Category Archives: Racial Discrimination

The massive log in our collective eyes!

I am a Kenyan living in the United States and find the article by Ms. Muthoni Thangwa in the July 29th edition of Daily Nation to be laughable at worst and misleading, not to mention a case of deflection at best.

 http://www.nation.co.ke/blogs/-/634/1929974/-/view/asBlogPost/-/gepjjkz/-/index.html

God knows that America has its faults. This country has a very painful and sordid history; one that it continues to deal with to this very day as evidenced by the events at the center of Ms. Thangwa’s piece. It is a past AND present whose details I delve into in my book Wuodha: My journey from Kenya to these United States. However, the one thing America; the country I have called home for the past thirty-plus years has which the likes of Muthoni and her compatriots can only intellectualize and fantasize about is a system of governance that holds people, including the president of the country, not to mention their friends and family wholly accountable for their actions. And on a slight but pertinent digression, United States of America has institutions – judiciary, legislative, police and infrastructures – roads, railways, and buildings etc. that while far from perfect, make those in Kenya the very embodiment of a banana republic!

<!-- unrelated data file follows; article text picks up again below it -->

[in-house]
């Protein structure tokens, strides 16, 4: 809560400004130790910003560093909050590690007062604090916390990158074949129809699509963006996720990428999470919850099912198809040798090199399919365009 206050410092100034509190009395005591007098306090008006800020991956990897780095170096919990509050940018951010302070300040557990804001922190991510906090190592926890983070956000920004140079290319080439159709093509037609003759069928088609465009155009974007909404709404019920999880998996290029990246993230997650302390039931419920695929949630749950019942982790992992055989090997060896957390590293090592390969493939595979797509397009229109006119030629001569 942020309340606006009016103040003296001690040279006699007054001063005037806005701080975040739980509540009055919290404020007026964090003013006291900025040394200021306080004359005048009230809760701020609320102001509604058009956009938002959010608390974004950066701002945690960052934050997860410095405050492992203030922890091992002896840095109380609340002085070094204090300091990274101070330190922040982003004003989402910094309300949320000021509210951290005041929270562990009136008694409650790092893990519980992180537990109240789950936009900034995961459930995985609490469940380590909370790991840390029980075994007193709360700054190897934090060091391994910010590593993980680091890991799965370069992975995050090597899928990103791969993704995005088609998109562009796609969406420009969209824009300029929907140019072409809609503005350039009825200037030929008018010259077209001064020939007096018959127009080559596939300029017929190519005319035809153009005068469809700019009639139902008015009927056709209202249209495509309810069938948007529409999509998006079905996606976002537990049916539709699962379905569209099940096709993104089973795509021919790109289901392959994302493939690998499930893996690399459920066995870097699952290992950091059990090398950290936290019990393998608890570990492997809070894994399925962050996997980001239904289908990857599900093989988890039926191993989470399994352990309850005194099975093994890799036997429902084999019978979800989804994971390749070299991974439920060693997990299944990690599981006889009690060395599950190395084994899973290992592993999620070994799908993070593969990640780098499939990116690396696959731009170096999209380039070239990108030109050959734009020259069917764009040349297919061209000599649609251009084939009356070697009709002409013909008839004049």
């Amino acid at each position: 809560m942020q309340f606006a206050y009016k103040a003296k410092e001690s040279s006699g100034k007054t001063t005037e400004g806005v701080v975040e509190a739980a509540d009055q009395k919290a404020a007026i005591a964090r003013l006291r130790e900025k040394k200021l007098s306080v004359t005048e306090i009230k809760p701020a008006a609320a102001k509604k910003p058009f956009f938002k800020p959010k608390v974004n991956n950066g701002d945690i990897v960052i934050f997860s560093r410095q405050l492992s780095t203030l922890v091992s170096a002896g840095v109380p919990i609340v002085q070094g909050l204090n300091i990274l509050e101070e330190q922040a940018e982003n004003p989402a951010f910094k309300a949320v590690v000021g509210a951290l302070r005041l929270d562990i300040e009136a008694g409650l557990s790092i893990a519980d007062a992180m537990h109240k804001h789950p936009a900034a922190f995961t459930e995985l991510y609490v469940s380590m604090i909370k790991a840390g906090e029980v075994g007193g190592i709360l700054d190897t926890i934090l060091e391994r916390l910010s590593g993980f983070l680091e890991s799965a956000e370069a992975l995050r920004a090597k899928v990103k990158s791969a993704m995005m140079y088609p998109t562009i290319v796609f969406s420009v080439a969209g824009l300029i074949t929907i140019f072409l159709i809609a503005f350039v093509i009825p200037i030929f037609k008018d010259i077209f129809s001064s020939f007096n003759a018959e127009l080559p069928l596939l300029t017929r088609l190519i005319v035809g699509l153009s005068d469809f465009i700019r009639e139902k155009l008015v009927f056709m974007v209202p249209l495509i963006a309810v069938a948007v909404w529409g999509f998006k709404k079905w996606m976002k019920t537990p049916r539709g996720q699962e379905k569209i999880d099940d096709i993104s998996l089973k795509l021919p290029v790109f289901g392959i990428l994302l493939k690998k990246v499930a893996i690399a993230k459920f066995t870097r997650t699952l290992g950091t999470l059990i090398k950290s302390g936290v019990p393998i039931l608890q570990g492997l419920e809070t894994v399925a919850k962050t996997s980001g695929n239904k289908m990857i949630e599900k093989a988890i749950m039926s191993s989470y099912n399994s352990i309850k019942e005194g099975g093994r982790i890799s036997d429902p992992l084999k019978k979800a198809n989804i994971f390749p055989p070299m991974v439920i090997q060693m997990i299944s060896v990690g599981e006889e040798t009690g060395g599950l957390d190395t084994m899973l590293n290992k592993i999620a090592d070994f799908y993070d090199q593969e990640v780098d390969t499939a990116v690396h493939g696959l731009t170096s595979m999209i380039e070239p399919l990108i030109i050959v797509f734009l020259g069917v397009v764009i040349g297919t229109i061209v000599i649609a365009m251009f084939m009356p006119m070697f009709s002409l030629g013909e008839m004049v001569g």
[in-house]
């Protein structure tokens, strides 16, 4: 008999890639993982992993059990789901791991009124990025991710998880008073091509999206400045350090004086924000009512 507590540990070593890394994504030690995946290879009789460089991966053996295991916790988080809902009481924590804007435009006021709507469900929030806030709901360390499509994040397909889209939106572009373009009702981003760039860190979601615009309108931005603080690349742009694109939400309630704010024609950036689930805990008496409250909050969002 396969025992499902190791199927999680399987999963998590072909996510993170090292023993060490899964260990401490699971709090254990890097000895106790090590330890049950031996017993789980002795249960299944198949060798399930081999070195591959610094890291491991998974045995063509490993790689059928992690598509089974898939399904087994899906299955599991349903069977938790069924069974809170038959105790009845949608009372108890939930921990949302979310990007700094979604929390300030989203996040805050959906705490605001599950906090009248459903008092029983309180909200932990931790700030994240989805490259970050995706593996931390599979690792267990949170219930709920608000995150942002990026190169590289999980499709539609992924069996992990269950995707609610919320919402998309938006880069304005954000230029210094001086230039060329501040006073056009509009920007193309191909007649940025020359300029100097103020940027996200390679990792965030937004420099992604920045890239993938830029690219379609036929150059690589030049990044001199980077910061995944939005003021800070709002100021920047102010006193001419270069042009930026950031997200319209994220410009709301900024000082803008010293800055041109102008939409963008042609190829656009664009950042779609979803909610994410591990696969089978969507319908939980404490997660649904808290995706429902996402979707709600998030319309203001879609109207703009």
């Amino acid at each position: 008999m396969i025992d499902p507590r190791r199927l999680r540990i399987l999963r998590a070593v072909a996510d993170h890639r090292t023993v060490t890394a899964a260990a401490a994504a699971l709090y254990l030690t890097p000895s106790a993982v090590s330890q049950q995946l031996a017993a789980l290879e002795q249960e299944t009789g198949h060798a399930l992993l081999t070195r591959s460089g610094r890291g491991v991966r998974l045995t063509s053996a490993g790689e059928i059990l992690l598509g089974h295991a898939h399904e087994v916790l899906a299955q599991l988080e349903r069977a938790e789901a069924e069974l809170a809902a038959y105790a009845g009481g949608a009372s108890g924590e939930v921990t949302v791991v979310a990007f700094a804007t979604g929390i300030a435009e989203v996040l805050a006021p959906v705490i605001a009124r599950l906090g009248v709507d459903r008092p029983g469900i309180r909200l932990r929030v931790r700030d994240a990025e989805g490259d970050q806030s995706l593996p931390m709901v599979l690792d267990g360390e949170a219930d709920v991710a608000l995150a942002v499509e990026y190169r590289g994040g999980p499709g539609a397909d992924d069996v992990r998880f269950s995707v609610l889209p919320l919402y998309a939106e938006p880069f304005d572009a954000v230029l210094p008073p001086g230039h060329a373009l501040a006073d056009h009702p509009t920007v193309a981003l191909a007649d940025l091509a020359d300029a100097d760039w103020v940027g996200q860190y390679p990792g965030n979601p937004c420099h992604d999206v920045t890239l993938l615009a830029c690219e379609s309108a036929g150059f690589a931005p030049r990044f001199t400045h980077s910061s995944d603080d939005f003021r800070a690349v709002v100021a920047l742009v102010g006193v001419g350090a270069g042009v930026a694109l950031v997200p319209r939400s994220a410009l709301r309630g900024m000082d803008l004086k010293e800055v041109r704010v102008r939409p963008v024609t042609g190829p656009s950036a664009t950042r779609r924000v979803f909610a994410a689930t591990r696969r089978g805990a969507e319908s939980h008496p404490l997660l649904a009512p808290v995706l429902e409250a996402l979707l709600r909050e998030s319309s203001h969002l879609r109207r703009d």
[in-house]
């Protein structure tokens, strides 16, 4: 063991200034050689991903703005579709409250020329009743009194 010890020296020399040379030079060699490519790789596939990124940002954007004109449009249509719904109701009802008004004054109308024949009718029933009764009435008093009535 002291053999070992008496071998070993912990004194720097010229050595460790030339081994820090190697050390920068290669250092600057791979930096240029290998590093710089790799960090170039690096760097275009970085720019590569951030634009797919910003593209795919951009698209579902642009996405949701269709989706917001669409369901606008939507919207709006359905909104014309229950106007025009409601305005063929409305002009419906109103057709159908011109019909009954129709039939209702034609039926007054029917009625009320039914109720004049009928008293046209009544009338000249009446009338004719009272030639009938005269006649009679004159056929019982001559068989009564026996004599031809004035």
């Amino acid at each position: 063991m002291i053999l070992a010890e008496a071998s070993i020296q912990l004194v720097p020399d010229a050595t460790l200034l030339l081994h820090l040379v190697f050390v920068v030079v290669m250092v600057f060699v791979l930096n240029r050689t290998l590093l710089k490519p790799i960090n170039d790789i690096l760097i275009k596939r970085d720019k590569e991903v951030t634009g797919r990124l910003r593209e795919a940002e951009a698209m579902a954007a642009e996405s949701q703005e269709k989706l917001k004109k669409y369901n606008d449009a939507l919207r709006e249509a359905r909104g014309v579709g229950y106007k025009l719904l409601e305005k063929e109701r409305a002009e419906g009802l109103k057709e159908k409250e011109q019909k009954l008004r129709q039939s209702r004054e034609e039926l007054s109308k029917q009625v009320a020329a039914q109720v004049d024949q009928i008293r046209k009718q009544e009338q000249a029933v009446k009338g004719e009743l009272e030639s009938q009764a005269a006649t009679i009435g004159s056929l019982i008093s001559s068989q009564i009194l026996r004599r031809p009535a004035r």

I do not agree with the verdict on the murder of Trayvon Martin by George Zimmerman. My disagreement with the verdict is however based on emotional considerations than on legal ones.

The fact is: a young man needlessly lost their life and his killer essentially walked away scot-free! I feel more for Trayvon’s parents and friends. I don’t feel for Zimmerman’s parents or friends. At least they still get to see him – he is alive even though he will forever be haunted by the fact that he took the life of another human – Thou shalt not kill. Finally, and adding insult to injury is the afore-mentioned history of racism and Jim Crowism in America, the south (Florida) in particular that African Americans have endured over the years. I therefore get the perception this verdict has created, not only throughout the world, but even here in America. I also get how the acquittal of Mr. Zimmerman for the murder of Mr. Martin has added to the narrative the Ms. Thangwa is working with. However bone-headed, the verdict was made within the confines of the existing law(s).

Having stated the fore-going, let me also state without any equivocation that Kenyans are as hypocritical a people as I have seen and I am Kenyan! I also know that I am generalizing, the very crime Ms. Thangwa commits in her piece! I also know that two wrongs don’t make a right! To which I say “oh well!”